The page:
Think “regime” not “diet”– an ongoing lifelong 10 point plan
This 10 point plan details the steps to eating a healthy sustainable diet:
1 It’s a regime not a diet
The word “diet” has become discredited and now to so very many means something done short term or temporarily. This is of little use. The 6 week wonder diet of the stars is more than likely rubbish, let alone the fact that: quickly lost and quickly regained. What we need to do instead is create new habits – a new eating regime. And this is all importantly how each and every one of us should see it – a new approach to what we eat and what we avoid in our new eat well to live well eating regime.
2 Decide on your 5 problem food and avoid them
What are your 5 problem foods that you love to eat but are nutritional rubbish and full of unnatural fat, sugar or indeed both? Decide on your 5 and resolve not to eat them. Why 5 – because you can count and remember them on one hand and these worst 5 will probably be 80% of your problem foods.
It is more than likely these problem foods will be beige! Food that is beige in colour is typically a good indication that it is unhealthy: biscuits, cakes, bread etc.
Foods that often appear on a 5 to avoid list are: bread, cakes, chocolate, biscuits, cream, ice cream, chips and butter.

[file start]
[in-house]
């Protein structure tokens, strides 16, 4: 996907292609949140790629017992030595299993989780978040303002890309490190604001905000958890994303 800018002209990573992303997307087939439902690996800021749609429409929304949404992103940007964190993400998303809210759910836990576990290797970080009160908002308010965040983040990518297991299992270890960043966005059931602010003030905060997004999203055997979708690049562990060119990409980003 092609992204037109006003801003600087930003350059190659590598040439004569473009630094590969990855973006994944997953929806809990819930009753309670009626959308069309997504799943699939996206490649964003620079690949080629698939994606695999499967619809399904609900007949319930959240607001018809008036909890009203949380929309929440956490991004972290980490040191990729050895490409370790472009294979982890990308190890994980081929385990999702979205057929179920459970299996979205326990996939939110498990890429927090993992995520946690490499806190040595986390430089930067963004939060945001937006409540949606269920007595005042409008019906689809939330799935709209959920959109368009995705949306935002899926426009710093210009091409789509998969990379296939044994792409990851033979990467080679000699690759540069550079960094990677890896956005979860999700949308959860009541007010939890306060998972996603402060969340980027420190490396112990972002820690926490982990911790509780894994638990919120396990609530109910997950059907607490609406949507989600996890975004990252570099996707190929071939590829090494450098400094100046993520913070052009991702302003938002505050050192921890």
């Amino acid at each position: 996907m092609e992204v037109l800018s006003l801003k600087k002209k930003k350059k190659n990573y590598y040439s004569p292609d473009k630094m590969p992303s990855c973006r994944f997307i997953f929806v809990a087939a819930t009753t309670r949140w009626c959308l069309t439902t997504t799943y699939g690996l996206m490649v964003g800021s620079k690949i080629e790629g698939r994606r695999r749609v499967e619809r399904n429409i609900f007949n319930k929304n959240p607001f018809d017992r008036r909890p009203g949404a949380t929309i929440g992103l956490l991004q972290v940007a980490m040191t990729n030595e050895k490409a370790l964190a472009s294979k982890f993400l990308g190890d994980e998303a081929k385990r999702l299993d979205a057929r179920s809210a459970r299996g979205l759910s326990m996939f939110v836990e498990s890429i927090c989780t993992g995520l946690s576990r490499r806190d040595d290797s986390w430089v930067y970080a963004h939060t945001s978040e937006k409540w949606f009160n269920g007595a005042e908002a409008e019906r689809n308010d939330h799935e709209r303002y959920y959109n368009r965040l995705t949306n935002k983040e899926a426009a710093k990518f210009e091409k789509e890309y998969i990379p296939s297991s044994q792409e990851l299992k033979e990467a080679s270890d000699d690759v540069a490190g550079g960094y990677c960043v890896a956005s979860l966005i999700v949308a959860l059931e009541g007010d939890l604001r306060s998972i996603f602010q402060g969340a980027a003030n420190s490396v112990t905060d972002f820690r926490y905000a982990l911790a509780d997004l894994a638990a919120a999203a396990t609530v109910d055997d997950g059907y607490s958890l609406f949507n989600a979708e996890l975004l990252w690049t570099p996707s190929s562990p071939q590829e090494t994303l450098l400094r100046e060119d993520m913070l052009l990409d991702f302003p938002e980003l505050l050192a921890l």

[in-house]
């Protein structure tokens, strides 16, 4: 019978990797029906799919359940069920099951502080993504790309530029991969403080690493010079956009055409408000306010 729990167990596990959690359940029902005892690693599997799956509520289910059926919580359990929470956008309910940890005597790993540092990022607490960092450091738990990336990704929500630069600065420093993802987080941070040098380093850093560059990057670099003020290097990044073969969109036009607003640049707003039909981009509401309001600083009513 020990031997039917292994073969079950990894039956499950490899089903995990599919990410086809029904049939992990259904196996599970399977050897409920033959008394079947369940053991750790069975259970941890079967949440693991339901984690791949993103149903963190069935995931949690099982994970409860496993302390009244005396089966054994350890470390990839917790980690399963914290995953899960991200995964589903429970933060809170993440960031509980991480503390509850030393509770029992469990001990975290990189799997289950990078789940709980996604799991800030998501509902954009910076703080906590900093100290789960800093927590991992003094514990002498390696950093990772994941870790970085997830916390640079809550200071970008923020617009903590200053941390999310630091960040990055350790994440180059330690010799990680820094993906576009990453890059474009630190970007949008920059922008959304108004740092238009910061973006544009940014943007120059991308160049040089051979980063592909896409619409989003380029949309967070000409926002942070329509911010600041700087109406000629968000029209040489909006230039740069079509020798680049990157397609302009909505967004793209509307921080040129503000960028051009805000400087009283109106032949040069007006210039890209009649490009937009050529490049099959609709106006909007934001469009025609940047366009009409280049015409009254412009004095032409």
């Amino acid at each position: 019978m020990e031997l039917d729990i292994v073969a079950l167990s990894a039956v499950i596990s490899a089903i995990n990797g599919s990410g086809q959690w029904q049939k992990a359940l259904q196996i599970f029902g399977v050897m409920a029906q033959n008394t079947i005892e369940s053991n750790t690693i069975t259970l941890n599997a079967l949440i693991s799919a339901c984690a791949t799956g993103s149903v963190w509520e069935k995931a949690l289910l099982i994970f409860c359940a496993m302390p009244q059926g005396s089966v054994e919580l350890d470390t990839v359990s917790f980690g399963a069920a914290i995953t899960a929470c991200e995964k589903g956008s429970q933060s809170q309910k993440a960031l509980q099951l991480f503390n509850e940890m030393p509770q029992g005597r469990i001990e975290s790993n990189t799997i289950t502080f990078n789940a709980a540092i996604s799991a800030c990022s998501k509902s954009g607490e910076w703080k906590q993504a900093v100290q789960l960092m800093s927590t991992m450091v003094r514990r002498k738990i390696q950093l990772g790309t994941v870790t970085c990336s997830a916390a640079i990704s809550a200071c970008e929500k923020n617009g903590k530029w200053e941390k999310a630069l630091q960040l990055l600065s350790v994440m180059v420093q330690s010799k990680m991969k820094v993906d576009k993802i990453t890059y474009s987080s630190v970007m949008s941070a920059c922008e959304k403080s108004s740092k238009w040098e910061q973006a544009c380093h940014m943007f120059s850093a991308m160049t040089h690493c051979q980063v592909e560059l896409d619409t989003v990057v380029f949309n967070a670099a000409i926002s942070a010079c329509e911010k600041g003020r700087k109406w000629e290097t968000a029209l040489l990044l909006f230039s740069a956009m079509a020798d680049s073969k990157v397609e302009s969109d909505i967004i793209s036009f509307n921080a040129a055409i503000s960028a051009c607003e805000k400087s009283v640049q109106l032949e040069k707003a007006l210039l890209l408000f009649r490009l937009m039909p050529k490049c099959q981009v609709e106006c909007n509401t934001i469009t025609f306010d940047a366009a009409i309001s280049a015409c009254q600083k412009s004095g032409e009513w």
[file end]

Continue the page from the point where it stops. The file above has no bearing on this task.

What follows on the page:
Your 5 might change over time, that’s fine. And keeping a diary if you eat any of your 5 will help strengthen ones resolve.
3 Eat colourful fruit and vegetables – brighter the better and at least five a day
In complete contrast to your problem foods, you need to plenty of brightly coloured fruit and vegetables – the more brightly coloured and the fresher the better. These are all rich in the vitamins, minerals and antioxidants that are so important to our bodies.
All fruit and veg are OK except potato – just too starchy.
And, as per government advice, consume at least 5 portions a day. Keep a mental check on this to make sure you are achieving this goal. Again, resolve to yourself that this is what you will do and keep a diary to record your progress to help motivation.
4 Eat smaller regular meals and supper early